Dancing – some tips

Dancing at weddings – it’s just what you (have to) do isnt it? You drink pretty much all day, have a large three course meal with a large slice of […]

Dancing at weddings – it’s just what you (have to) do isnt it? You drink pretty much all day, have a large three course meal with a large slice of cake at the end and then shake it all up on the dancefloor. Boys, you might be wearing a morning suit, or worse still, your work suit. Girls, you’re wearing killer shoes that are killing you. Outfits that really aren’t deisgned to dance in with any style. You’ll do your first dance and then everyone will pile onto the dancefloor for about 3 songs. A quick blast to ABBA or the current favourite, ‘I Gotta Feeling’ by the Black Eyed Peas, and it’s back to the bar. After that your band or DJ will be left playing to all the small kids who are delirious with tired and chasing the flashing lights around the dancefloor, whilst granny complains about how loud the music is. There is then a huge void in the dancing until just before the evening ends when everyone piles back on for a spot of Robbie Williams or Ol’ Blue Eyes etc.

Ask yourselves these questions…

  1. Do you and your friends like dancing? Will they want to dance? Yes? Get a band or a DJ. No? Do something else by way of evening entertainment. You dont have to have dancing.
  2. What time of year and what time of day will you be dancing? If your first dance is at 8pm in the summer it will still be broad daylight outside. When was the last time you danced when everyone could see you? It will also be hot. A load of full, half-cut, unfit wedding guests will only last 3 songs before they need a sit down.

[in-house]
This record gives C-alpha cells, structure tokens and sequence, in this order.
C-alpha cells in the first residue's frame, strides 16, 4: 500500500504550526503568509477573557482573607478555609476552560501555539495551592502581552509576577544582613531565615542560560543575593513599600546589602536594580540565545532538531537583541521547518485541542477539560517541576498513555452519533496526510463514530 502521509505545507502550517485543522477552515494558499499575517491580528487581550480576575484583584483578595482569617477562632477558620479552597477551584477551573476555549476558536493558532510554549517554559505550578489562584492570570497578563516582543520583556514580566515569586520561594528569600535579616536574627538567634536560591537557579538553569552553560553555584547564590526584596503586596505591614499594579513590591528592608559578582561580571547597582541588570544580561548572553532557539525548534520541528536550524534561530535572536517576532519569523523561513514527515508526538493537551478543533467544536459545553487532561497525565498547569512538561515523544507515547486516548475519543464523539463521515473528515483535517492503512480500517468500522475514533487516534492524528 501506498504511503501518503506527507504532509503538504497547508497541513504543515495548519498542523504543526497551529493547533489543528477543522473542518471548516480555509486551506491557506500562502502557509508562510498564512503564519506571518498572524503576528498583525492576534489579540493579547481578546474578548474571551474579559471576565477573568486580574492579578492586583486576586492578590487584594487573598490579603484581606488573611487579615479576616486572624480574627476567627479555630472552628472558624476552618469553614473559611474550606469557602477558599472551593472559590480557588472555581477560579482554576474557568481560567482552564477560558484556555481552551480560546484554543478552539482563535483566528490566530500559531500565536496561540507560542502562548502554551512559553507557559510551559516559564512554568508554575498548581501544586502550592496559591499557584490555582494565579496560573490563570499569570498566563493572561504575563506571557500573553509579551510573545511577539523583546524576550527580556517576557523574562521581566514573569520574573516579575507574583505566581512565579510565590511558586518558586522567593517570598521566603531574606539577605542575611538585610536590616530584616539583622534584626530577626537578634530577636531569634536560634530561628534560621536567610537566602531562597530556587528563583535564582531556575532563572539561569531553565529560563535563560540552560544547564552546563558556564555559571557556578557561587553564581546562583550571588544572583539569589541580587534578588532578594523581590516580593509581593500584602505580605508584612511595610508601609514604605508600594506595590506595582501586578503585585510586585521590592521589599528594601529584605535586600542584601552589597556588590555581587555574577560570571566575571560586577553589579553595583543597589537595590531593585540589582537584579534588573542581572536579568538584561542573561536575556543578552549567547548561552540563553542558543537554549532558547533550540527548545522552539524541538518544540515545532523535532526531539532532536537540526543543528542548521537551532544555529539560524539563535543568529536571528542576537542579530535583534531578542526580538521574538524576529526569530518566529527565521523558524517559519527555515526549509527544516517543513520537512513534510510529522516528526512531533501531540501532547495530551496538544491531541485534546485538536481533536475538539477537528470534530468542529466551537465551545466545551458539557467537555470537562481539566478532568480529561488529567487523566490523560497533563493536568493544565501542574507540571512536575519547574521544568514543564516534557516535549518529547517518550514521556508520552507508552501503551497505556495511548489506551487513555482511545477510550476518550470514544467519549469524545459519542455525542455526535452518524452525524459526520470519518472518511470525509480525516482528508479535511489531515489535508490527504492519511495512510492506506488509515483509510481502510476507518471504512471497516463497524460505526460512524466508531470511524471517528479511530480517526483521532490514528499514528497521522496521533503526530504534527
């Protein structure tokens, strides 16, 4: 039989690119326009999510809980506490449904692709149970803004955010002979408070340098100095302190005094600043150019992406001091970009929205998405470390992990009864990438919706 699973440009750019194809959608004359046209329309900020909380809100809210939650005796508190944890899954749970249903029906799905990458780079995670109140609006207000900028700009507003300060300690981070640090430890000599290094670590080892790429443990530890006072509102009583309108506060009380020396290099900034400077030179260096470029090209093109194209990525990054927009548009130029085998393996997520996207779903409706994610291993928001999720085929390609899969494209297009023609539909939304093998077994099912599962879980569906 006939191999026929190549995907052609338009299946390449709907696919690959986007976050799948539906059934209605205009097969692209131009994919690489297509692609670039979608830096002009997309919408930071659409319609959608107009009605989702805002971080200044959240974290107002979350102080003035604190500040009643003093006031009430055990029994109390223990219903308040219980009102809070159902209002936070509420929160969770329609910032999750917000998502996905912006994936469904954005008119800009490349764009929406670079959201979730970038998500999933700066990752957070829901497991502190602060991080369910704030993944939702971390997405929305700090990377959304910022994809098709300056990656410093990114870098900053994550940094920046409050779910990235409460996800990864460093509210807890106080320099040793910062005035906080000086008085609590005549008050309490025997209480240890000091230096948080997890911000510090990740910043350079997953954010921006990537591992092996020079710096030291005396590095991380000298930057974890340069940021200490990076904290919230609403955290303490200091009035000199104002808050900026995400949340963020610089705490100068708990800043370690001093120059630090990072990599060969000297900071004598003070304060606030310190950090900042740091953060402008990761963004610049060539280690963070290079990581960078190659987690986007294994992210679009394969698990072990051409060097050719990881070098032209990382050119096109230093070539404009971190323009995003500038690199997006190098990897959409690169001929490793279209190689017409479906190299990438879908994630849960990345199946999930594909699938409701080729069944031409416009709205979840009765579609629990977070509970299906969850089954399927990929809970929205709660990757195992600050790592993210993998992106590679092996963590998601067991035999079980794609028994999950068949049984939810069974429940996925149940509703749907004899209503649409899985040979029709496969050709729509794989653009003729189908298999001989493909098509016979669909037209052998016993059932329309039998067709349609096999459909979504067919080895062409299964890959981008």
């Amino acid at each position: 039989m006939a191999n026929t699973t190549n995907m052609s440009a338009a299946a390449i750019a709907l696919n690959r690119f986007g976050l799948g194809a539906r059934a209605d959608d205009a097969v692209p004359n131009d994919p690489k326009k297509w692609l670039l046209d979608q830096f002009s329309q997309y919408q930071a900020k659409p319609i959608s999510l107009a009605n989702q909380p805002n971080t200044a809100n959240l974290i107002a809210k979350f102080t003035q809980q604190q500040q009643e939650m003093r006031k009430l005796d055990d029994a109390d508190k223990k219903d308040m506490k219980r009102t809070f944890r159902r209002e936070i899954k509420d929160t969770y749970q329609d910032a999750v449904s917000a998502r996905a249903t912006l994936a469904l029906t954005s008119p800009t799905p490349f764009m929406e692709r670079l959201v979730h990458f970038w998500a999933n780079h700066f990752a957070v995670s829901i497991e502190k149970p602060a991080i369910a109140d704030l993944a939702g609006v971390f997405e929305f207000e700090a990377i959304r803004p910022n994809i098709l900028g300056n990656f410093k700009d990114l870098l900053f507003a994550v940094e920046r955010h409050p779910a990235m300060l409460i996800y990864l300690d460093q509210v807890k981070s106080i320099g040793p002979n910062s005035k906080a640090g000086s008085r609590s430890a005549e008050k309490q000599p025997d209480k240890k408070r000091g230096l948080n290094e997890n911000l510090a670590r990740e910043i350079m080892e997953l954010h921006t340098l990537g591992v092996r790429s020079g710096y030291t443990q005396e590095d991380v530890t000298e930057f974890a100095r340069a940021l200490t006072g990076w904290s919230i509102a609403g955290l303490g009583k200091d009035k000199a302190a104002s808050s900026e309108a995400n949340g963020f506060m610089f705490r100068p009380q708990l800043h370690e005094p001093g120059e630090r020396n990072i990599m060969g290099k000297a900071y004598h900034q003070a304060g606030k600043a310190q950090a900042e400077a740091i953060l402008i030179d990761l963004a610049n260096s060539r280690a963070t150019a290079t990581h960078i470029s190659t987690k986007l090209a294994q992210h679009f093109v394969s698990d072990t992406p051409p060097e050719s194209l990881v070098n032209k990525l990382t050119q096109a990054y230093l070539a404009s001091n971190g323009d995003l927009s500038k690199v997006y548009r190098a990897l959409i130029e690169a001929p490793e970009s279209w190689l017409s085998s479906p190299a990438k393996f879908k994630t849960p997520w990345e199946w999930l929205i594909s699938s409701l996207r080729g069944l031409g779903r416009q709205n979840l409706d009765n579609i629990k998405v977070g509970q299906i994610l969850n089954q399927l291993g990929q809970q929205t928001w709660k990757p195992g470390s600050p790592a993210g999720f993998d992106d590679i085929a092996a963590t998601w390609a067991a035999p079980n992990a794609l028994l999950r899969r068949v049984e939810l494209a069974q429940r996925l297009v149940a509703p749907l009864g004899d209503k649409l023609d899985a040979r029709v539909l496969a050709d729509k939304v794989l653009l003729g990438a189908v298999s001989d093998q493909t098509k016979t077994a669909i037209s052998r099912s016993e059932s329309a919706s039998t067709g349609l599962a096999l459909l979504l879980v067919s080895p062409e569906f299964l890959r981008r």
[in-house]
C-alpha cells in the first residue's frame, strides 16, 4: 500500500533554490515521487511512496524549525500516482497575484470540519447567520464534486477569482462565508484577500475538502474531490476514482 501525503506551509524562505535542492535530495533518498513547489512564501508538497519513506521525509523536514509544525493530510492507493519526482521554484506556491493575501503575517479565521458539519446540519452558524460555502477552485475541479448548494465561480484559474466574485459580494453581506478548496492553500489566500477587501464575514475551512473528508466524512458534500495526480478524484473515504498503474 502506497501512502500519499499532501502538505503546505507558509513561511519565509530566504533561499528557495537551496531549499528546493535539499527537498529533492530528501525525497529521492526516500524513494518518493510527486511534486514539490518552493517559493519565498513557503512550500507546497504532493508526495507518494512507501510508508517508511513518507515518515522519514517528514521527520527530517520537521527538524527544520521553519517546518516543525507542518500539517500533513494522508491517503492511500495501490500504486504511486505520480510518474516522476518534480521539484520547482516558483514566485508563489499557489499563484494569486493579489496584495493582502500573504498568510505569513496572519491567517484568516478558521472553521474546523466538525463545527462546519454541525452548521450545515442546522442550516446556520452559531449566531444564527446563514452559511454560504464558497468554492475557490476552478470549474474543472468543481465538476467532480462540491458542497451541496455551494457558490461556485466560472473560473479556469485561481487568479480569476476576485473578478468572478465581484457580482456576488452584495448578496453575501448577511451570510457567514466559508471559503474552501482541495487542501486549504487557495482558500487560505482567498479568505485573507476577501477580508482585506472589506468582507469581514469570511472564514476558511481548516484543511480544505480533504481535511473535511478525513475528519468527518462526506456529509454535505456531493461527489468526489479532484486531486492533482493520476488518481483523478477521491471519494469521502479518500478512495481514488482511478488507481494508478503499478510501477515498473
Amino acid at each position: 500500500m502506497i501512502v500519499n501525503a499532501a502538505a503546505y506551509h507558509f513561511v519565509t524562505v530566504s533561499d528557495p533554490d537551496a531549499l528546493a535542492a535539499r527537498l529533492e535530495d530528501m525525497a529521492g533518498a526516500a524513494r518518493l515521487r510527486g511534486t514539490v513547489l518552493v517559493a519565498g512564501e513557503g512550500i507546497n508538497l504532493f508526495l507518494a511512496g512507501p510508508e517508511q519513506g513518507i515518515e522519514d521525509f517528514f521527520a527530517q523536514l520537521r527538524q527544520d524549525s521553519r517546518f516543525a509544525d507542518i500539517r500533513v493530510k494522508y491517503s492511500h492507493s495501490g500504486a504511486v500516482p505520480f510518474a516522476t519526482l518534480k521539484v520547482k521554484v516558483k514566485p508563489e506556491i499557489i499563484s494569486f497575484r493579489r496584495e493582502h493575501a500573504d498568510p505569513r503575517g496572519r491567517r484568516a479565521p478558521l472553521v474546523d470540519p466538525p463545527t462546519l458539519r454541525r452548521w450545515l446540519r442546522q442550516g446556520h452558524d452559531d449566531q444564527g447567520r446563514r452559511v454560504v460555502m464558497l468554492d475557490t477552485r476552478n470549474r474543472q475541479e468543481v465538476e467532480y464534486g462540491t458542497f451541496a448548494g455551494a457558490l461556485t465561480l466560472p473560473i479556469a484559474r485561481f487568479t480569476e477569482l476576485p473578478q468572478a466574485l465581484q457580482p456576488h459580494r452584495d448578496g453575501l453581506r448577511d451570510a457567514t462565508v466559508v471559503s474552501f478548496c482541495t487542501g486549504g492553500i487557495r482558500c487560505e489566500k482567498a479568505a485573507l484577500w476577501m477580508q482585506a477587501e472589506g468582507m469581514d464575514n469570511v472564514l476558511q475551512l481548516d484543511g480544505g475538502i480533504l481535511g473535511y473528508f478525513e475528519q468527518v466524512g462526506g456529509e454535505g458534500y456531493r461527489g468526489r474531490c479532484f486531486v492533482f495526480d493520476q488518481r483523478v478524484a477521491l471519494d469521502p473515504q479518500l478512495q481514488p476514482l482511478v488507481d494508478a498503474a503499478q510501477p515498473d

3. Is the area you intend to use for dancing fit for purpose? If it is miles away from the bar then probably not. If it doesnt even have a dancefloor and you’ll be dancing on the carpet then probably not. Is the area big enough for everyone?
  4. Will you have a band or a DJ? DJ is the cheaper option but it is rare to find a DJ who actually DJs rather than playing unmixed tunes through a glorified ipod. Having a band is always a more interactive experience and will almost always get more people on the dancefloor as a result, but they can be expensive for 2 maybe 3 x 45 min sets if no one is dancing. Bands also take up much more space which may already be at a premium.

Here are some tips…

  1. Make the dancing area dark. People dont dance if they think everyone can see them.
  2. Have as many flashing lights and smoke machines as you can. DJs always have more of this than bands. The better dancing atmosphere you create, the more dancing you’ll get.
  3. Have a proper dancefloor. This can be a simple wooden one or a flashy mirrored one – rock and roll!
  4. Use props – inflatable guitars etc are really great as are wigs and hats etc. It makes people muck about and can fill a dancefloor.
  5. Dont have a really long evening. Everyone gets knackered and way too pissed. Short and sharp and leave on a high. 3 or 4 hours absolute max.